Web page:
The Cortes Island Senior’s Society explained the need for prompt action in a letter to the board

“ … Our 22-unit project for 965 Beasley Rd–now called Rainbow Ridge– was also declared eligible for later rounds of funding at that time. The second round of the Community Housing Fund was announced a few days ago, on May 21, and all projects with some form of BC Housing support are eligible to apply. Happily, this includes Rainbow Ridge. It is a rolling funding call, with applications being accepted starting May 27th 2020, but there is a strong indication that applying early will increase an organization’s chance of being funded.” 

Wrong Property Identified

Regional Director Benda Leigh objected, “We are talking about the 22 units that have been applied for and already funded by BC Housing … Nobody should be distracted by the idea that we’re holding up millions of dollars, because we are not.” 

Her comment appears to have risen from a misunderstanding. The Cortes Island Seniors Society also owns a two acre parcel beside the proposed development. Cortes Senior’s Village was built fourteen or more years ago. They recently started construction on another four units for that development. While this obtained funds from BC Housing, there has not been an application for the 22 units  under discussion. 

Director Anderson pointed out that Rainbow Ridge needs this additional funding to go forward.

Should The Hearing Be ‘In Person?’

Artists conception of proposed Rainbow Ridge development – courtesy Cortes Community Housing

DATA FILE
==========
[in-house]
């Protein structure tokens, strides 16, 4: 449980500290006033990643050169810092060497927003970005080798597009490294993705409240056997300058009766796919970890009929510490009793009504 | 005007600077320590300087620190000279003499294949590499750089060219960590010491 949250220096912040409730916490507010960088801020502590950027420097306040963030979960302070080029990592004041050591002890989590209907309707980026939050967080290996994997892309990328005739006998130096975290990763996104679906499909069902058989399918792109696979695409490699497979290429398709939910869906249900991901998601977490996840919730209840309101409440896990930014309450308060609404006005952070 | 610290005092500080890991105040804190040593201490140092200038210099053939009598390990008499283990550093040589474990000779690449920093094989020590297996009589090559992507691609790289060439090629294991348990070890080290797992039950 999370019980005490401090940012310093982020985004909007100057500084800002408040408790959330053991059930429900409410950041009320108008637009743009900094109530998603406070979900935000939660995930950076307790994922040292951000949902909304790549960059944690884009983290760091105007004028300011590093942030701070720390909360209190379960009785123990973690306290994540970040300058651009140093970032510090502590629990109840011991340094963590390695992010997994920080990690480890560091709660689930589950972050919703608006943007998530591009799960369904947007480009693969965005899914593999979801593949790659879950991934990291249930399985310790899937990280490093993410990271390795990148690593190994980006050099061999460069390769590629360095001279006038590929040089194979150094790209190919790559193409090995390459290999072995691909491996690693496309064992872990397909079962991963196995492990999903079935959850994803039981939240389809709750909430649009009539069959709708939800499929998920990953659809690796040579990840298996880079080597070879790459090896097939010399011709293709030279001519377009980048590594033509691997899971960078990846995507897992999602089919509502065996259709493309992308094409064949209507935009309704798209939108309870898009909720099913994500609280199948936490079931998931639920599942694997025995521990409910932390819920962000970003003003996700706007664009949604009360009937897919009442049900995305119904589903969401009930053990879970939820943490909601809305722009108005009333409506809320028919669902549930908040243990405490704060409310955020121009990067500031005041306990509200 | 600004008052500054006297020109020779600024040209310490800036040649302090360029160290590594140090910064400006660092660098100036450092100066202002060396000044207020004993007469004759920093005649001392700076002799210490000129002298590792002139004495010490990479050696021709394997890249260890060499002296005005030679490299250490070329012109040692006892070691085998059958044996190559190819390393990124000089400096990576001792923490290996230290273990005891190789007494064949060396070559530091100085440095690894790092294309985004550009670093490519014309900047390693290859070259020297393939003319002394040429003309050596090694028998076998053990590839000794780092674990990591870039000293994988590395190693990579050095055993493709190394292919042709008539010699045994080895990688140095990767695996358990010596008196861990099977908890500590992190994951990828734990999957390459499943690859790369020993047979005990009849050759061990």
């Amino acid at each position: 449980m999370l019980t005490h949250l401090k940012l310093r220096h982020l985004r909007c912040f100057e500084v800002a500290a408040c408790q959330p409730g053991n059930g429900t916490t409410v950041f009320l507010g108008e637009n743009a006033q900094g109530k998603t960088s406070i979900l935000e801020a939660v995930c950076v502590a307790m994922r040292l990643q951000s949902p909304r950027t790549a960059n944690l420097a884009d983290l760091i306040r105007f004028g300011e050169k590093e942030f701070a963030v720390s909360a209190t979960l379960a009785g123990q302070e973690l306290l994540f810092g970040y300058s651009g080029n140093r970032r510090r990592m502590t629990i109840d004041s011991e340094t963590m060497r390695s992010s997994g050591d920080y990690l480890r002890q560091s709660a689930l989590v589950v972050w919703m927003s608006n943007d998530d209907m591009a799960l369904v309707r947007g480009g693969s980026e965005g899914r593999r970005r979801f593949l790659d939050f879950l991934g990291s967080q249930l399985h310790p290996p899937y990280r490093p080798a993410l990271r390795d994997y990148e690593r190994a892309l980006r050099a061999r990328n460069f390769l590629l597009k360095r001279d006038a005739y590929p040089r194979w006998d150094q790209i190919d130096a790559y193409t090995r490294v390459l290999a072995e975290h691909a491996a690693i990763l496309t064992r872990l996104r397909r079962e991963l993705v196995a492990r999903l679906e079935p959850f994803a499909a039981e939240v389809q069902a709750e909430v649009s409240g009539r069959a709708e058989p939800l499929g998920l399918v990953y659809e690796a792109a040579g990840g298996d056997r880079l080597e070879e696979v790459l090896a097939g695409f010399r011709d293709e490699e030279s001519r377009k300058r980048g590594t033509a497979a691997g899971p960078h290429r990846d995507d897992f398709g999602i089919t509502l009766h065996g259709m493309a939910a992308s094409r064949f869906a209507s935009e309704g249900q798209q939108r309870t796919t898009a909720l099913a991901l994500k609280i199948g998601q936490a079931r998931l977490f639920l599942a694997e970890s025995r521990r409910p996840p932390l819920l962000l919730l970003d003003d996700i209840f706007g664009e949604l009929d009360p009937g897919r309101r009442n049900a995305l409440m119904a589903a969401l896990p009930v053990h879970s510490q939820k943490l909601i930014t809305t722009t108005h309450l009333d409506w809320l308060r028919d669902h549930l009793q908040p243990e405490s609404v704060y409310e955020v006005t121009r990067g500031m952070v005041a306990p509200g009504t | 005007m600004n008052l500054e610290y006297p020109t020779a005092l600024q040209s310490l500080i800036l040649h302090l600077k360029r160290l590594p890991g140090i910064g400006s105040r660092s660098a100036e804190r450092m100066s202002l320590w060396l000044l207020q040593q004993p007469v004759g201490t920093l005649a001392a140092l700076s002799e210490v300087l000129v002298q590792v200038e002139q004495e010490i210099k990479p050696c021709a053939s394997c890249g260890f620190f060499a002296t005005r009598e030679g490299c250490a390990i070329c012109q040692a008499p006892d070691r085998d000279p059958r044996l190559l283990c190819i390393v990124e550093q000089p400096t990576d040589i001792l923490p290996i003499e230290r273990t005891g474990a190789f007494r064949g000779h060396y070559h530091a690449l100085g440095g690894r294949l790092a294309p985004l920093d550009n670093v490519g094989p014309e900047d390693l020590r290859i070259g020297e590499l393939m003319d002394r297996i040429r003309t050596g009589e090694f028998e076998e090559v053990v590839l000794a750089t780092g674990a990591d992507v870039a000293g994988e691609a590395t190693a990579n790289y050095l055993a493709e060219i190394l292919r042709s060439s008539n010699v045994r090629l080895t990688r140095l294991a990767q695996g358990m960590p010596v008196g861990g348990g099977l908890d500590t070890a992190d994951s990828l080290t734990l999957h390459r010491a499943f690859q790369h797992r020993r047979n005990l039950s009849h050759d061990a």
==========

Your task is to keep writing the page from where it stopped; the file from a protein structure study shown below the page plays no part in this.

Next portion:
The next debate revolved around the question of whether the proposed rezoning meeting needed to be ‘in person.’

“I am not attached to there being an ‘in person’ component for this. If it is possible, it would be great. This is a recommendation coming forward from staff and I support it because my colleagues from the electoral areas believe having an in person meeting is really critical … We could do this online, providing people can comment,” said Anderson.

Campbell River Mayor Andy Adams responded, “I think to hold an in person public hearing at this time is offensive and I will not be supporting this. I see no problem with doing this electronically.”    

Director Claire Moglove, also from Campbell River, added, “I think it is important that municipal and regional governments proceed with their business, as long as it is done in a safe way. At the city we have also struggled with public hearings and are now going ahead with electronic public hearings. If there is a way to combine that, as Director Anderson indicated, I don’t see where that is a problem as long as anyone else can attend virtually.”